The professional speech doctrine is a concept used more frequently by lower courts in recent years to define and often limit the free-speech rights of professionals when rendering advice or counsel. The doctrine has been applied by several federal appeals courts to limit the free-speech rights of doctors or therapists.

For example, the Ninth U.S. Circuit Court of Appeals used the professional speech doctrine to limit the speech of psychotherapists from engaging in “sexual orientation change efforts” (SOCE) with minors in Pickup v. Brown (9th Cir. 2013). The Ninth Circuit reasoned that the free-speech rights of medical providers is at their zenith when they are engaging in communication about public issues, but that those free-speech rights are lessened when they are dispensing medical advice. “Most, if not all, medical and mental health treatments require speech, but that fact does not give rise to a First Amendment claim when the state bans a particular treatment,” the Ninth Circuit wrote. Applying a version of the speech-conduct dichotomy, the Ninth Circuit focused on the fact that the physicians’ speech concerned treatment less than speech about public issues.

The Eleventh U.S. Circuit Court of Appeals discussed the professional speech doctrine in Wollschlaeger v. Governor of Florida (2017), a case involving a law, called the Florida Firearms Owners’ Privacy Act, prohibiting doctors and medical professionals from harassing patients or discriminating against patients because they own guns.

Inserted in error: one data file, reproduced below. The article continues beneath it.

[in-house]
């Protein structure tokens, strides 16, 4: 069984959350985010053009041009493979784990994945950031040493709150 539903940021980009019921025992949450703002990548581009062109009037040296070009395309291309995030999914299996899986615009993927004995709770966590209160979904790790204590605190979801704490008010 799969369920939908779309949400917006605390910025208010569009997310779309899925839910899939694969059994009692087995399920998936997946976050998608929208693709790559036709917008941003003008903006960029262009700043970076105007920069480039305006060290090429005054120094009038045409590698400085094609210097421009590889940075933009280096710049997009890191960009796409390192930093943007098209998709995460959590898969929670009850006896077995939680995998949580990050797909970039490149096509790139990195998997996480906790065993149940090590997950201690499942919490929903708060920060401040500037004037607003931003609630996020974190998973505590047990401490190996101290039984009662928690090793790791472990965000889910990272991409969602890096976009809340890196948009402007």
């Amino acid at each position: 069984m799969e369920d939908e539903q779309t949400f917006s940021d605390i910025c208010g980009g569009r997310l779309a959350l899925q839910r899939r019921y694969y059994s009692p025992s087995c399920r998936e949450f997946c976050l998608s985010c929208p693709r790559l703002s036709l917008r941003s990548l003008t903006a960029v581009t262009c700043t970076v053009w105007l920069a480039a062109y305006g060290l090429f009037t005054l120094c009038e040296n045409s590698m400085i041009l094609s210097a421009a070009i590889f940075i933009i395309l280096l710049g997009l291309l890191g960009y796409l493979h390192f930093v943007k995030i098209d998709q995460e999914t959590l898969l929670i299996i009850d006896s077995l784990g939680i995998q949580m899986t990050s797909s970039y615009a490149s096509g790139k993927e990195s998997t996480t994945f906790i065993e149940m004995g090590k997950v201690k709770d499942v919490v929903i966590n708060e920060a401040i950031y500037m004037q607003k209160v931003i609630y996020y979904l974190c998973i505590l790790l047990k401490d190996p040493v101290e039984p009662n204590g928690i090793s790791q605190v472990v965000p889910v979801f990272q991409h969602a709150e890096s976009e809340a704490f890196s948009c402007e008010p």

Some courts trace the professional speech doctrine to Justice Byron White’s concurring opinion in Lowe v. SEC (1985). In that decision, Justice White reasoned that when a person is engaging in speech as a professional with a client, in that case, advice about securities, he or she is “engaging in the practice of a profession” and the speech is “incidental to the conduct of the profession.”

Legal scholar Daniel Halberstam traced the doctrine back to Justice Robert Jackson’s concurring opinion in Thomas v. Collins (1945), a case involving regulating the speech of labor organizers. Jackson opined: “A state may forbid one without its license to practice law as a vocation, but I think it could not stop an unlicensed person from making a speech about the rights of man or the rights of labor, or any other kind of right, including recommending that his hearers organize to support his views.”

Part of the doctrinal uncertainty rests with the fact that the concept of a professional speech doctrine emerges from different concurring opinions and the U.S. Supreme Court has never addressed the concept holistically in a majority opinion with any detailed analysis.

Back in 1999, Halberstam explained that “current First Amendment analysis lacks a coherent view of speech in the professions.” (Halberstam, 772). The same could be said in 2017. As free-speech expert Rodney Smolla writes, “[u]ntil the Supreme Court formally certifies it as an established First Amendment principle, however, it has only provisional stature on the First Amendment landscape.” (Smolla, 68).

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